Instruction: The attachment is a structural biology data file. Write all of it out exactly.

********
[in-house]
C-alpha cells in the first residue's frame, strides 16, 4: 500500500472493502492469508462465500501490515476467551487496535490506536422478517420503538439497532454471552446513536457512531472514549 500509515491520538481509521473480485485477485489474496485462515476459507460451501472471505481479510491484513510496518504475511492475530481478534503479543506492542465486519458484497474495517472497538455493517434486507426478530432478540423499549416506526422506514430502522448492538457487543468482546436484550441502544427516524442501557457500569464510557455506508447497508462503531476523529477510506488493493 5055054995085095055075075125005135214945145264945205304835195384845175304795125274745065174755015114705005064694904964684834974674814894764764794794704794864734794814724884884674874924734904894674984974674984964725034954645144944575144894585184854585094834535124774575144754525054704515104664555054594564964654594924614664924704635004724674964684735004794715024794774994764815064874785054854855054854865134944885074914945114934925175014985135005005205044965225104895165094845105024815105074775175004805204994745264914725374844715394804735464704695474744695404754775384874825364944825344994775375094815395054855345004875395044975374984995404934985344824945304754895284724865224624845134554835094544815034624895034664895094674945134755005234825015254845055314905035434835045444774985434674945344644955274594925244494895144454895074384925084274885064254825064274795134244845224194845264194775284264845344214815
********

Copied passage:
[in-house]
C-alpha cells in the first residue's frame, strides 16, 4: 500500500472493502492469508462465500501490515476467551487496535490506536422478517420503538439497532454471552446513536457512531472514549 500509515491520538481509521473480485485477485489474496485462515476459507460451501472471505481479510491484513510496518504475511492475530481478534503479543506492542465486519458484497474495517472497538455493517434486507426478530432478540423499549416506526422506514430502522448492538457487543468482546436484550441502544427516524442501557457500569464510557455506508447497508462503531476523529477510506488493493 5055054995085095055075075125005135214945145264945205304835195384845175304795125274745065174755015114705005064694904964684834974674814894764764794794704794864734794814724884884674874924734904894674984974674984964725034954645144944575144894585184854585094834535124774575144754525054704515104664555054594564964654594924614664924704635004724674964684735004794715024794774994764815064874785054854855054854865134944885074914945114934925175014985135005005205044965225104895165094845105024815105074775175004805204994745264914725374844715394804735464704695474744695404754775384874825364944825344994775375094815395054855345004875395044975374984995404934985344824945304754895284724865224624845134554835094544815034624895034664895094674945134755005234825015254845055314905035434835045444774985434674945344644955274594925244494895144454895074384925084274885064254825064274795134244845224194845264194775284264845344214815